Federal hemp laws are secure, but every state has a different idea about how hemp (and subsequently its cannabinoids) should be regulated. A new, mildly-psychoactive cannabinoid is gaining traction in the Midwest, but is Delta-8-THC legal in Indiana?
Luckily, Indiana hemp laws define hemp similarly to the federal definition laid out in the 2018 Farm Bill. The state has also made a clear separation between marijuana and hemp products in their Controlled Substances Act.
Therefore, yes! Delta-8 is legal in Indiana.
Here’s the gist of Indiana’s Delta-8 laws:
Looking for legal Delta-8-THC you can buy in Indiana? Check out our Elev8 Collection.
Disclaimer: We’re always working to stay informed on the latest Delta-8 laws and research. However, state laws are subject to change and we advise that you do your own research to verify the information you find in this article. This is not intended as legal advice.
Indiana Delta-8-THC Laws
Is Delta-8 a Controlled Substance in Indiana?
Delta-8-THC Possession Limits in Indiana
Is Delta-9-THC Legal in Indiana?
Where to Buy Delta-8 in Indiana
Do You Have to Be 21 to Buy Delta-8?
Is Delta-8 Legal in All 50 States?
Likely influenced by neighboring states Illinois and Ohio, Indiana passed hemp laws that simultaneously legalized hemp and CBD alongside Delta-8 shortly after the 2018 Farm Bill passed into federal law. The state defines hemp according to the federal definition, providing protections for hemp-derived extracts, cannabinoids, isomers, and all other derivatives.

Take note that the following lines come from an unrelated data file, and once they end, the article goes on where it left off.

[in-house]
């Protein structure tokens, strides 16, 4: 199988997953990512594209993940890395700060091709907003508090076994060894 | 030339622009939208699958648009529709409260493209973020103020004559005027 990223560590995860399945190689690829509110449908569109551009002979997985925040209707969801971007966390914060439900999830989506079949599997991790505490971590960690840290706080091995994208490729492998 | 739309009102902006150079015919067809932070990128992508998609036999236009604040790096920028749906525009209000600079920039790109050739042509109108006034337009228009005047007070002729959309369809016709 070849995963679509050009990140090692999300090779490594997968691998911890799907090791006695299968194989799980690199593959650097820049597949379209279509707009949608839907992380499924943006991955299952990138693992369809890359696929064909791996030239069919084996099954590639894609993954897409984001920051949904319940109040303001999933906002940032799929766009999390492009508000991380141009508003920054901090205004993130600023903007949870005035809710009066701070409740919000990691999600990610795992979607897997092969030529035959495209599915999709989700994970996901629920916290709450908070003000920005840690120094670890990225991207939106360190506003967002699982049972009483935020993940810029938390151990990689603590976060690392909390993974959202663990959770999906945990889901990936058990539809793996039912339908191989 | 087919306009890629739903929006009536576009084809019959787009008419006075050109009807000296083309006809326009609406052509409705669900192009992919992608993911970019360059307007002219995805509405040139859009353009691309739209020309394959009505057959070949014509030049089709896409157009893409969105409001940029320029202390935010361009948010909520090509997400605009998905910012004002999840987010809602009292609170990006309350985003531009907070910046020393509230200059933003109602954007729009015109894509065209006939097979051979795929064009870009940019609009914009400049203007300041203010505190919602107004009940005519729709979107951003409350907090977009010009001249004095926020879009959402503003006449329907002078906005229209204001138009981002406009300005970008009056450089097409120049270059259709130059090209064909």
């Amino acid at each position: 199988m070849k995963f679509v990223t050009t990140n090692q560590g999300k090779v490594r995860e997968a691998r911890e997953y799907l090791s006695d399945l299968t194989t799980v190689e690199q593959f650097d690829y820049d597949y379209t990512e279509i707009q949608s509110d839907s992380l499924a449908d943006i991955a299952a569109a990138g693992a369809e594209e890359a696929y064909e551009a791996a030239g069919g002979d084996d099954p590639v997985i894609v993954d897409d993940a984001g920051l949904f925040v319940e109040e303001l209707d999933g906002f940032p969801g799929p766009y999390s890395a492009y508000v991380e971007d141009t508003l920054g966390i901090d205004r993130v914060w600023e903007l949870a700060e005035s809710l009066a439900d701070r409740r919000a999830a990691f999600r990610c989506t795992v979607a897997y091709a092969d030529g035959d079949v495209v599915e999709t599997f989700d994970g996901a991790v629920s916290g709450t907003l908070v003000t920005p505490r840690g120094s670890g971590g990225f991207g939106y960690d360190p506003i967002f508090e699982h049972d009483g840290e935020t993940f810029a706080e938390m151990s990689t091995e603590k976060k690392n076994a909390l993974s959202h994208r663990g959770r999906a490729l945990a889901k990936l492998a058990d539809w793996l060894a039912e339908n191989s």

Further, Indiana amended their Controlled Substances Act to remove “industrial hemp (as defined by IC 15-15-13-6)” from their definition of “marijuana,” which is listed as a controlled substance in the state.
“Hemp” means the plant Cannabis sativa L. and any part of that plant, including the seeds thereof and all derivatives, extracts, cannabinoids, isomers, acids, salts, and salts of isomers, whether growing or not, with a delta-9-tetrahydrocannabinol concentration of not more than three-tenths of one percent (0.3%) on a dry weight basis, for any part of the Cannabis sativa L. plant.